* FlawedPrototype: The first Broomsticks were flyable, but they were not very aerodynamic, Their speeds varied from broom to broom, and were painfully uncomfortable and [[GroinAttack prone to shrapnel in really sensitive areas.]]

to:

* FlawedPrototype: The first Broomsticks broomsticks were flyable, but they were not very aerodynamic, Their their speeds varied from broom to broom, and they were painfully uncomfortable and [[GroinAttack prone to shrapnel in really sensitive areas.]]areas]].


A book mentioned in ''Literature/HarryPotterAndThePhilosophersStone'' which was later [[{{Defictionalization}} Defictionalized]] as a real book written by [[Creator/JKRowling Kennilworthy Whisp]]. Published in 2001, it is ExactlyWhatItSaysOnTheTin, describing Quidditch through the ages, as you'd probably expect.

to:

A ''Quidditch Through the Ages'' is a book mentioned in ''Literature/HarryPotterAndThePhilosophersStone'' which was later [[{{Defictionalization}} Defictionalized]] {{Defictionaliz|ation}}ed as a real book written by [[Creator/JKRowling Creator/JKRowling [[PenName writing as]] Kennilworthy Whisp]]. Whisp. Published in 2001, it is ExactlyWhatItSaysOnTheTin, describing Quidditch through the ages, as you'd probably expect.
long history and current state of the wizarding sport of Quidditch, and including information about flying broomsticks and other sports played on them.



A companion piece to ''Literature/FantasticBeastsAndWhereToFindThem''.

to:

A companion piece to ''Literature/FantasticBeastsAndWhereToFindThem''. ''Quidditch Through the Ages'' was re-released in 2018 as an audiobook containing additional material from the Pottermore website, most significantly an account of the 2014 Quidditch World Cup in the form of newspaper articles by Ginny Potter; the final match has live commentary from Ginny and Rita Skeeter.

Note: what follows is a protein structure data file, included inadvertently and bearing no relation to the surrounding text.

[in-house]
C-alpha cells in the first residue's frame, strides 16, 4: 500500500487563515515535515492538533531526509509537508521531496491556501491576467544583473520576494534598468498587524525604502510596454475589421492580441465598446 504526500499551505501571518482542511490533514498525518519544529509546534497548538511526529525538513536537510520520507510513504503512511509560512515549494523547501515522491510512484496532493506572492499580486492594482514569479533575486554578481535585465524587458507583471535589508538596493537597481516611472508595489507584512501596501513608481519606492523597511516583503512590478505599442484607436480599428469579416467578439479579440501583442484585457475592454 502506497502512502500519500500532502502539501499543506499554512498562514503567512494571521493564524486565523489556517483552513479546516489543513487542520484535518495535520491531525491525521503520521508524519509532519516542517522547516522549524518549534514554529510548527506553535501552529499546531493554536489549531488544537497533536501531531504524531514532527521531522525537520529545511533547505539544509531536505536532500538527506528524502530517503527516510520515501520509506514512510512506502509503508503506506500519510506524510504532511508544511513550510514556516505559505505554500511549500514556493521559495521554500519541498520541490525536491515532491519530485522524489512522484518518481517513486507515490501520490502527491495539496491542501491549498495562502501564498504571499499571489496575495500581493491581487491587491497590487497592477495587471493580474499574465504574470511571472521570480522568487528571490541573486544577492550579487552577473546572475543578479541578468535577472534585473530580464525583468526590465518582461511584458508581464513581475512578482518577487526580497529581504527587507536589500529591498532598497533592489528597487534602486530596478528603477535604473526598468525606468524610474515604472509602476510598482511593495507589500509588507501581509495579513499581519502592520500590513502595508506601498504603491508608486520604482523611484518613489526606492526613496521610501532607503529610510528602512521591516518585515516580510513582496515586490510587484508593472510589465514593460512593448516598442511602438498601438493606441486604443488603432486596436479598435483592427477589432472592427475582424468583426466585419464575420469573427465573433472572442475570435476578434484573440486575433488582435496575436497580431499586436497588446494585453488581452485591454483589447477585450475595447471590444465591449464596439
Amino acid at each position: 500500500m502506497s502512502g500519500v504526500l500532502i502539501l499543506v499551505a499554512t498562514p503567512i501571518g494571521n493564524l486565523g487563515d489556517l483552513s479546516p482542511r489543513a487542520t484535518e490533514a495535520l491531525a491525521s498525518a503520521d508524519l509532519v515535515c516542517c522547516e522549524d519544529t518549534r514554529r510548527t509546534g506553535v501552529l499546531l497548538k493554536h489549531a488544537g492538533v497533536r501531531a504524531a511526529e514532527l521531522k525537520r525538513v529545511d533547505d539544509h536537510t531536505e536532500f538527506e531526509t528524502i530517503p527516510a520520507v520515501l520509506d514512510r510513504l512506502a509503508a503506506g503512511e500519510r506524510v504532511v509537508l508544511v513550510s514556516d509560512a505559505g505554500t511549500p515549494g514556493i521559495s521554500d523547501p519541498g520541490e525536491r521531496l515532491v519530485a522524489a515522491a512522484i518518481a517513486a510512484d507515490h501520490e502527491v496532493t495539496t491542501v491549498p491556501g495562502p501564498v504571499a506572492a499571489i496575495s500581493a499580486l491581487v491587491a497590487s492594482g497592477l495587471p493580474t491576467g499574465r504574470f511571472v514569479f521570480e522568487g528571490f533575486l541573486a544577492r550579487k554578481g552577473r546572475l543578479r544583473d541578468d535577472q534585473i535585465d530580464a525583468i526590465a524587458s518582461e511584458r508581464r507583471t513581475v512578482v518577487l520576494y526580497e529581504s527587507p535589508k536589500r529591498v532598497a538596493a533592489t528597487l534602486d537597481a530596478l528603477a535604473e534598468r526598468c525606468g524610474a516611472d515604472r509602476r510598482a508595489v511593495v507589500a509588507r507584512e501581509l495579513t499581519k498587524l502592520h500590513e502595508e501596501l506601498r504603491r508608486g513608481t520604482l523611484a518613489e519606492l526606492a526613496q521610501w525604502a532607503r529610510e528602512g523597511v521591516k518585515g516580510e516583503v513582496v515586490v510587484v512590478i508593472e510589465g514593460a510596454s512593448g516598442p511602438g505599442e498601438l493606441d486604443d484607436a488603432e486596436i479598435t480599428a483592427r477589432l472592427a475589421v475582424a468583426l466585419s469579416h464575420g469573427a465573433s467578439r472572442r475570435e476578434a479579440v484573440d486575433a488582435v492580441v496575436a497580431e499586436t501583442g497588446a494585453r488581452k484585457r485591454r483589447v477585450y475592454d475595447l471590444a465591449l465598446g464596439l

* TheAce: The Montrose Magpies. They have the distinction of having won 32 of their own league's championships, have won the European league twice, and once had a seeker who was so good he actually petitioned to get the snitch made faster because it was "Too easy."
* AddedAlliterativeAppeal: With the exception of Puddlemere United, every single one of the Quidditch teams described in the book.
* AintNoRule: Quidditch averts this trope spectacularly, with an appropriately arcane multitude of rules covering every possible event.
** Although about 90% of those rules (specifically the rules on foul plays) originate from incidents where a player tried some whacky new tactic on the basis that, at the time, there weren't no rule agin' it.

to:

* TheAce: The Montrose Magpies. They have the distinction of having won 32 of their own league's championships, have won the European league twice, and once had a seeker who was so good he actually petitioned to get the snitch Snitch made faster because it was "Too "too easy."
* AddedAlliterativeAppeal: With the exception of Puddlemere United, every single one of the Quidditch teams described in the book.
book, from the Appleby Arrows to the Wimbourne Wasps.
* AintNoRule: Quidditch averts this trope spectacularly, with an appropriately arcane multitude of rules covering every possible event.
** Although
event, although about 90% of those rules (specifically the rules on foul plays) originate from incidents where a player tried some whacky wacky new tactic on the basis that, at the time, there weren't no rule agin' it.



* AmazonBrigade: The Holyhead Harpies is the only all-female Quidditch team.

to:

* AmazonBrigade: The Holyhead Harpies is are the only all-female Quidditch team.



** Quidditch is less popular in America in comparison to Quodpot, a sort of hot-potato game involving a Quaffle that has been tampered with and explodes -- probably a joke on Americans who prefer American football to soccer and are obsessed with StuffBlowingUp. (Ironically, the 1993 Quidditch World Cup champions, the Sweetwater All-Stars, come from [[EverythingIsBigInTexas a region]] where American football is ''overwhelmingly'' the sport of choice in RealLife.)